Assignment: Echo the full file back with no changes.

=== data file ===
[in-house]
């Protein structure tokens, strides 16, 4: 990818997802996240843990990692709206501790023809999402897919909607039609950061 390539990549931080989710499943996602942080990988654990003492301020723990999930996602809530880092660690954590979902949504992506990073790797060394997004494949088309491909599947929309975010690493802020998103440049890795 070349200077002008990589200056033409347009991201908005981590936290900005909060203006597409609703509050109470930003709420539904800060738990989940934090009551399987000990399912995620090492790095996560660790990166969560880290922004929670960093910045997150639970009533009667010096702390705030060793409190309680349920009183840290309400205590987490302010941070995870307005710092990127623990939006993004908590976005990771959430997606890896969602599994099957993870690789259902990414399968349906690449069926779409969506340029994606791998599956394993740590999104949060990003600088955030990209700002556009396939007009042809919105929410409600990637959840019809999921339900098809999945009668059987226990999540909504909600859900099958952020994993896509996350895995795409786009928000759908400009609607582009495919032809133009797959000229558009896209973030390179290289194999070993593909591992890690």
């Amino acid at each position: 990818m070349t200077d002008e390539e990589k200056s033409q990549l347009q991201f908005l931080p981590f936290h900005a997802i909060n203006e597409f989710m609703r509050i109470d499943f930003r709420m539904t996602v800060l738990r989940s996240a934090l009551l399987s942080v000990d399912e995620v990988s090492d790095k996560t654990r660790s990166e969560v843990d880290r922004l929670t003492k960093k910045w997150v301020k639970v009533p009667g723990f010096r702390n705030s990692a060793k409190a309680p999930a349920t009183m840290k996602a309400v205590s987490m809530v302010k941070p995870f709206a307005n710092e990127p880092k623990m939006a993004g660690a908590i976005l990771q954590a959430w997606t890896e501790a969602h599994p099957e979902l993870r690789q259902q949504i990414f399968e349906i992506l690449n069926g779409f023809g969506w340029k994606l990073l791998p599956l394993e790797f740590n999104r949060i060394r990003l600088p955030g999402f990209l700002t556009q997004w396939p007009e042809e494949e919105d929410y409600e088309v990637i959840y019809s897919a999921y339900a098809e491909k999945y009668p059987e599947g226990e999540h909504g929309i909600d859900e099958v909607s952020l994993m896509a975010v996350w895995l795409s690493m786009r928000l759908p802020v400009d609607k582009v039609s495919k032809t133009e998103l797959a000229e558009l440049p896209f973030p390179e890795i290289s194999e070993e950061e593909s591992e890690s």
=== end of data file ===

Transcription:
[in-house]
């Protein structure tokens, strides 16, 4: 990818997802996240843990990692709206501790023809999402897919909607039609950061 390539990549931080989710499943996602942080990988654990003492301020723990999930996602809530880092660690954590979902949504992506990073790797060394997004494949088309491909599947929309975010690493802020998103440049890795 070349200077002008990589200056033409347009991201908005981590936290900005909060203006597409609703509050109470930003709420539904800060738990989940934090009551399987000990399912995620090492790095996560660790990166969560880290922004929670960093910045997150639970009533009667010096702390705030060793409190309680349920009183840290309400205590987490302010941070995870307005710092990127623990939006993004908590976005990771959430997606890896969602599994099957993870690789259902990414399968349906690449069926779409969506340029994606791998599956394993740590999104949060990003600088955030990209700002556009396939007009042809919105929410409600990637959840019809999921339900098809999945009668059987226990999540909504909600859900099958952020994993896509996350895995795409786009928000759908400009609607582009495919032809133009797959000229558009896209973030390179290289194999070993593909591992890690």
């Amino acid at each position: 990818m070349t200077d002008e390539e990589k200056s033409q990549l347009q991201f908005l931080p981590f936290h900005a997802i909060n203006e597409f989710m609703r509050i109470d499943f930003r709420m539904t996602v800060l738990r989940s996240a934090l009551l399987s942080v000990d399912e995620v990988s090492d790095k996560t654990r660790s990166e969560v843990d880290r922004l929670t003492k960093k910045w997150v301020k639970v009533p009667g723990f010096r702390n705030s990692a060793k409190a309680p999930a349920t009183m840290k996602a309400v205590s987490m809530v302010k941070p995870f709206a307005n710092e990127p880092k623990m939006a993004g660690a908590i976005l990771q954590a959430w997606t890896e501790a969602h599994p099957e979902l993870r690789q259902q949504i990414f399968e349906i992506l690449n069926g779409f023809g969506w340029k994606l990073l791998p599956l394993e790797f740590n999104r949060i060394r990003l600088p955030g999402f990209l700002t556009q997004w396939p007009e042809e494949e919105d929410y409600e088309v990637i959840y019809s897919a999921y339900a098809e491909k999945y009668p059987e599947g226990e999540h909504g929309i909600d859900e099958v909607s952020l994993m896509a975010v996350w895995l795409s690493m786009r928000l759908p802020v400009d609607k582009v039609s495919k032809t133009e998103l797959a000229e558009l440049p896209f973030p390179e890795i290289s194999e070993e950061e593909s591992e890690s």